It’s the new reality.
We’re all working from home. We have learned to deal (and be understanding) when kids, pets, spouses, parents, and other humans walk in on our business meetings on Zoom. This is all a part of our current reality. They are all business-acceptable realities that we should all be cool (and comfortable) with. It’s human, we’re at home and this is us. Still, there are many ways to make Zoom (or any other video conferencing platform) that much better. This matters even more for leaders, or those who are leading/presenting during a virtual meeting.
Here’s 10 ways to make video conferencing meetings rock (and make you a rock star in the process):
- Position yourself. Sit close-ish to the screen. If you are using a good headset (see #4 below), I’d recommend sitting a little bit further back than having your face fill up the whole screen, and even a little off of center. It creates more of an atmosphere and makes the overall shot a little bit more interesting to look at. Zoom has fun feature called “touch up my appearance” in the settings (under video). Try this if you worry about things like acne, make-up, four o’clock shadow, etc… I don’t use it, but many swear by it.
- Position the camera. Ensure that the camera is at eye level. You don’t want your audience looking up your nose, and you don’t want to look like you’re looking down on them (so lower/raise your seat, use a box from around the house to prop up your computer, put some books under your laptop, buy a laptop riser, etc…).
- Look at me… in the eyes! As much as possible, look at the camera (and not the screen) when you are speaking/presenting. If you struggle with this, Mark Bowden had a great tip in a video (see the link below): put a post-it note on top of the camera with a big smile on it… or a picture of someone that you care about.
- Sound quality matters. Do not use the mic that is built into your computer, smartphone or tablet. It sucks. A simple solution is to get a headset with a mic built into it. There are many options. I use HyperX Cloud Pro (mostly). You can do better. You can do worse. You also buy an external microphone (try USB ones to start off, you can get fancier with professional studio microphones if you have to). The main thing about great audio is also using headphones (this way the audio that is coming in doesn’t bleed into your microphone then back into the chat as feedback). I also use in-ear monitors and a more pro mic (depending on how important the meetings is).
- Silence is golden. This is a rule that I picked up from my early days in podcasting. When you’re not speaking, use the mute button. As a recent meme put it: Not muting is the new reply-all (don’t do it). Zoom has a very cool trick for this: Stay on mute, and just hold the spacebar when it’s your turn to talk (when you let go of the spacebar, you’re back on mute). Many of the better quality headsets and external microphones also have mute buttons.
- Sounds that don’t come from speaking. Avoid eating, shuffling and typing during a call – you may as well not be present. Stay present. If you need to do something else, excuse yourself via texting in the chat, and ensure that both your audio is muted and the video is off. Some people have not turned off their video, and let’s just say that there are plenty of new and viral videos giving overly personal tours of the bathroom. Don’t become the next viral video.
- Let the light shine on you. Good lighting is important. Don’t sit with windows behind you. Ideally face as many windows as you can. If you have bad lighting, add some lamps. If it’s still bad, invest in a ring light (Amazon has many options – see the link below). I had to reorganize my home office so that I am facing the windows. It was a worthy investment of time.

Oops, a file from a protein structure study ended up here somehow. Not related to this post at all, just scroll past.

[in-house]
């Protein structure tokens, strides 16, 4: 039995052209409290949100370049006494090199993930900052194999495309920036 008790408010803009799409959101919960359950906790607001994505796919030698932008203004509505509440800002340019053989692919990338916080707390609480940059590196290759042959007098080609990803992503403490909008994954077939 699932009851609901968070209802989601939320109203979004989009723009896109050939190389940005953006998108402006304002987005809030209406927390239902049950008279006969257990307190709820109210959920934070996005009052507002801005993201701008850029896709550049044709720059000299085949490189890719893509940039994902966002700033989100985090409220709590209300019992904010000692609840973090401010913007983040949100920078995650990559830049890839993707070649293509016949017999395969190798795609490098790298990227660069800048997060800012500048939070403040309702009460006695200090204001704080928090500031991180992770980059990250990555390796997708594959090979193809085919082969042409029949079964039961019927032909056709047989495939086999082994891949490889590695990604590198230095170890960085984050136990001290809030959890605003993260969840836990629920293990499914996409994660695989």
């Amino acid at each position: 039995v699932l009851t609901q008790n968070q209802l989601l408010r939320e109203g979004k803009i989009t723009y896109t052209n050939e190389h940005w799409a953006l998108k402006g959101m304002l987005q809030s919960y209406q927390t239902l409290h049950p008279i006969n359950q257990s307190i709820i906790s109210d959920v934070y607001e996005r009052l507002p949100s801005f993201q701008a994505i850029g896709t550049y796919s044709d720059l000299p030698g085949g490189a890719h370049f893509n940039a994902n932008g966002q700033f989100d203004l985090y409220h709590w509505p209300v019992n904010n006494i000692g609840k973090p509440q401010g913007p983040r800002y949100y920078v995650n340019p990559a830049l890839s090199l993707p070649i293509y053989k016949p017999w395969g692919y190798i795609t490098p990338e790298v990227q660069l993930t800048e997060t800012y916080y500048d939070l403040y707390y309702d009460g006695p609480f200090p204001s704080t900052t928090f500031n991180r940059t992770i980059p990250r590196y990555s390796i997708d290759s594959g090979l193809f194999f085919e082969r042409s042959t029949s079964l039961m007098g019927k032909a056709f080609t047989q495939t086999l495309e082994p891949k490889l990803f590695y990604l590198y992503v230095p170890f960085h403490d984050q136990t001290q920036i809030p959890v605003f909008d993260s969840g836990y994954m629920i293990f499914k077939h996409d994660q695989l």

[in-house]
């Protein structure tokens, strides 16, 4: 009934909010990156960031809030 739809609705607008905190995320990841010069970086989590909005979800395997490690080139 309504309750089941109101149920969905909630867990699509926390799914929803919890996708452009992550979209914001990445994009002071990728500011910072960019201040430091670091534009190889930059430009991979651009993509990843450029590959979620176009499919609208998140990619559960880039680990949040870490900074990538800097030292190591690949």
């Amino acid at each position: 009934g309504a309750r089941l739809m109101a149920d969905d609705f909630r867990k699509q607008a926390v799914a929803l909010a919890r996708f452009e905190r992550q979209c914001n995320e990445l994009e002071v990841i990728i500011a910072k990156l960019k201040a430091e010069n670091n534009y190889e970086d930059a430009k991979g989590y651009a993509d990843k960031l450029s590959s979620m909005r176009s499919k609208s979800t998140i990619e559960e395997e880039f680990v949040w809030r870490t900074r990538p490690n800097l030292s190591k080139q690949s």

- It’s not easy being green. Virtual backgrounds and screens seem to be the new “wallpaper” these days. Here’s a thought from Laura Gassner Otting that I prescribe to: don’t use a green screen or a virtual background. It’s fake. Fake makes it impersonal. Zoom and all video conferences already create these weird impersonal barriers. Make Zoom better by being more personal than fake. Put some nice and memorable objects in the background (books that you love, pictures of your kids, etc…). The idea is to make this experience personal… not fake.
- Steady now. Try to keep the camera as stable as possible (this is especially true if you’re using a laptop or smartphone). Some smartphones have built-in stabilizers, but it’s often not enough. I’ve seen some pretty shaky cams, and it’s like being on a roller-coaster ride after eating way too much fish n’ chips. Don’t turn your Zoom meeting into a vomit comet.
- Don’t worry, be happy. As my friend Mark Bowden says: Smile. Be happy. We’re all struggling. Be the one that everyone else wants to see on screen. With that, these are long and hard days. Keep the content short and often rather than one long session.
Bonus: Always password protect your sessions (it matters) and – if possible – don’t use wifi. Plug your computer directly into your router and shut down all other software that is running on your computer. This will make the connection much better. Promise.
Two other great resources on this that provided some inspiration for this article were:
- Seth Godin – Zoom & Skype call tips (the secrets of video conferences).
- Mark Bowden – Best Tips for Virtual Meetings & Presentations Working From Home with Expert Mark Bowden.
As for the gear mentioned in this article (and more), I have compiled a massive list on a private Amazon wishlist. Please note, this is the Canadian site, so all you have to do is replace the .ca with .com in your browser bar. I don’t know if this is an affiliate link. If it is, all proceeds will be donated to the Kids Help Phone: Amazon – Mitch Joel – Video Studio Wishlist.
Any other ideas for optimizing video conference calls?